The Islamic State has released a training guide on how to tweet safely without giving out important information such as the location of the user to intelligence agencies including NSA.
An ISIS document widely shared among the Islamic State followers asks all jihadists to remove metadata from their tweets and stop posting names, locations and identifiable photographs to hoodwink NSA or any intelligence agencies.
A recent The Financial Times report found that ISIS through its prolific social media presence may inadvertently leak data information on the whereabouts of its ISIS fighters online.
The report noted that the Western intelligence agencies such as America's NSA or Britain's GCHQ have been able to gain in-depth information on ISIS through the pictures and messages released by ISIS fighters on Twitter.
The Islamic State militants, who have been actively been using Twitter for spreading its propaganda reportedly were being tracked by intelligence agencies through the Tweet metadata, which includes the date and time, including the post location.
However, the militants have understood the risk and have now released the Arabic language manual guides among ISIS fighters, which gives detailed instructions on how to remove this data. Recently in Kobane, a Syrian border, reports claimed that over 300 ISIS fighters were killed in the town, mainly due to the targeted US-coalition led air attacks.
"A number of security blinds have appeared that have benefited the enemy and have helped expose the identities of some brothers or identify some sites used by the mujahideen with ease," says the training manual translated from Arabic.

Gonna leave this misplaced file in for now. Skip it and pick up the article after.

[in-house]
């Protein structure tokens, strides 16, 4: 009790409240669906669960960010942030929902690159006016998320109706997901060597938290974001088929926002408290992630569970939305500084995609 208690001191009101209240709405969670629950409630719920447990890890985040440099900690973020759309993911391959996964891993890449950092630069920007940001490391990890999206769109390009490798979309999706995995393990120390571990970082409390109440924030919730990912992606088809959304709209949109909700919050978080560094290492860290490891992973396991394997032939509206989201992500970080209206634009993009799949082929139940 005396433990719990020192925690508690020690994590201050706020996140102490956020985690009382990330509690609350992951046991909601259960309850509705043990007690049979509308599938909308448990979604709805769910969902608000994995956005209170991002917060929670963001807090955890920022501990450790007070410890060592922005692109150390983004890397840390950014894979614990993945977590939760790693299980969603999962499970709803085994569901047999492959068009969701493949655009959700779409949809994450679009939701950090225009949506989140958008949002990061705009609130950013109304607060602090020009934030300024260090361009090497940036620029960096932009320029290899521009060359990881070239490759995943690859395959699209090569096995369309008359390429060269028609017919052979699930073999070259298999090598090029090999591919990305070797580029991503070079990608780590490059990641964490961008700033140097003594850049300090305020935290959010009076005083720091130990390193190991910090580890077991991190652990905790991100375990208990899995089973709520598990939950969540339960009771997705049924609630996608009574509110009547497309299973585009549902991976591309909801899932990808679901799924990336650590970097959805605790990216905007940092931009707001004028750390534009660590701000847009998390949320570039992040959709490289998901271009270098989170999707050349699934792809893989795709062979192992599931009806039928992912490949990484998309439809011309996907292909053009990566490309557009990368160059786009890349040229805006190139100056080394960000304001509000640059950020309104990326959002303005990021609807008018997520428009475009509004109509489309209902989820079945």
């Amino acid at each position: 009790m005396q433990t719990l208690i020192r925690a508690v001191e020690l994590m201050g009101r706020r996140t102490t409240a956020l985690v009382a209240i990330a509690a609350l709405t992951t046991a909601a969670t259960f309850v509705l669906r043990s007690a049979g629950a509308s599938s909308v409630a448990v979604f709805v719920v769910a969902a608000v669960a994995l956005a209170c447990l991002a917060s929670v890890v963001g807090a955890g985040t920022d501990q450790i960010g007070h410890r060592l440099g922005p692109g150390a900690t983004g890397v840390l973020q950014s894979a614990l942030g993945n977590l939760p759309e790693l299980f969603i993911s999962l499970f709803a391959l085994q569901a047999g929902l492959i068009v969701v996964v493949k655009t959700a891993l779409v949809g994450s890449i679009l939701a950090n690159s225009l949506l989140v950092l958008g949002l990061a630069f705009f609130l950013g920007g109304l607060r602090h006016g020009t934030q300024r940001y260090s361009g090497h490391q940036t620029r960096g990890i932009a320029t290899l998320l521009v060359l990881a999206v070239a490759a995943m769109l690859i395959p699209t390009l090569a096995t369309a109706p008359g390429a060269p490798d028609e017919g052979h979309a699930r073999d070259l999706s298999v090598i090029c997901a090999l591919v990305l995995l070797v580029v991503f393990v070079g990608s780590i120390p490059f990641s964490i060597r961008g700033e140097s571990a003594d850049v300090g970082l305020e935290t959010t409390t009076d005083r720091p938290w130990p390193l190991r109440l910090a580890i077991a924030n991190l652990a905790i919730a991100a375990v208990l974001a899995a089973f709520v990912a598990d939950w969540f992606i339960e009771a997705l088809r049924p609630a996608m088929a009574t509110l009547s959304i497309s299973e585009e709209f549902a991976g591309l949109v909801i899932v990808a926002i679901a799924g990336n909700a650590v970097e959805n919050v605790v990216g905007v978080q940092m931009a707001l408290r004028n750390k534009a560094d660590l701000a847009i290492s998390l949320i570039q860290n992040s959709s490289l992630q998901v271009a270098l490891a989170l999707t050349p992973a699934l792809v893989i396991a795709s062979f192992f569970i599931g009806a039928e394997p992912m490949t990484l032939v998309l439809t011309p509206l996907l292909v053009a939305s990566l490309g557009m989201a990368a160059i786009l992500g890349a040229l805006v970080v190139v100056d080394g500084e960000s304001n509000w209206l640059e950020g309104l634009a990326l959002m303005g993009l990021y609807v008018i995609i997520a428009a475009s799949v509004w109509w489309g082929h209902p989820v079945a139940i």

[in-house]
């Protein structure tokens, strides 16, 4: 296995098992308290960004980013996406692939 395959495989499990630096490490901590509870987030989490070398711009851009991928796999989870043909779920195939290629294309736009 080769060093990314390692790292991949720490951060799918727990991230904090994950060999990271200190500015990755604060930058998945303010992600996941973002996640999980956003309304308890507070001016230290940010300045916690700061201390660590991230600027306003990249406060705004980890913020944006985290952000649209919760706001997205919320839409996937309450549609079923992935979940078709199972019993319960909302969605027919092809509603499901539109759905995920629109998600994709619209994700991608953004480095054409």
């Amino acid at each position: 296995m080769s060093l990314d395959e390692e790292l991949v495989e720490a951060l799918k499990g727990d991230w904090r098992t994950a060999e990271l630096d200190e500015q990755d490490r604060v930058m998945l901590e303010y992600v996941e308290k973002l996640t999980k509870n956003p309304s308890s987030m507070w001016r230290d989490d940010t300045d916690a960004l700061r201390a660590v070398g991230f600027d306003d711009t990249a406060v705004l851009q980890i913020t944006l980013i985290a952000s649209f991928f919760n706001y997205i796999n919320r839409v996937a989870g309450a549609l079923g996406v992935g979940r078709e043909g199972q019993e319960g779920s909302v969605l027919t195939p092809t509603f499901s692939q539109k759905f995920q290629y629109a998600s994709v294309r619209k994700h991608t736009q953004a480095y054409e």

The document then goes on to explain what those gaps are and the way they expose 'data that could turn your hair grey', according to the Financial Times.
'We know this issue is not only tied to pictures, but to PDF files, word files and video files,' it added.
These guides also ask the fighters to avoid posing identifiable pictures of individuals. An ISIS supporter even tweeted on the lessons learned from the ISIS training manual: "Your abstention from posting details and your brothers' movements during [the] Hit camp blessed battle two days ago was the reason God granted you victory."
Darien Kindlund, director of threat research at FireEye, a US cyber-security company said metadata – latent information in digital files – can be extremely valuable to intelligence agencies.
He said: '[It] can contain information about the identity of the author, when the content was created/modified, and potentially reveal location information around where the content was authored.'
Reports out of Raqqa - a stronghold of the outfit in Syria - claim that the group has also grown increasingly paranoid about the use of WiFi and WiFi 'boosters' used to extend internet coverage in the city.
Recently, the ISIS also has released a statement asking its followers from shunning the WhatsApp, as it has visible security loops, which could easily be manipulated by NSA and GCHQ.
Whatsapp has been a popular messaging app that has been widely used by ISIS even in its combat operations. The group reportedly also has used WhatsApp for its recruitment drive in US and several European countries.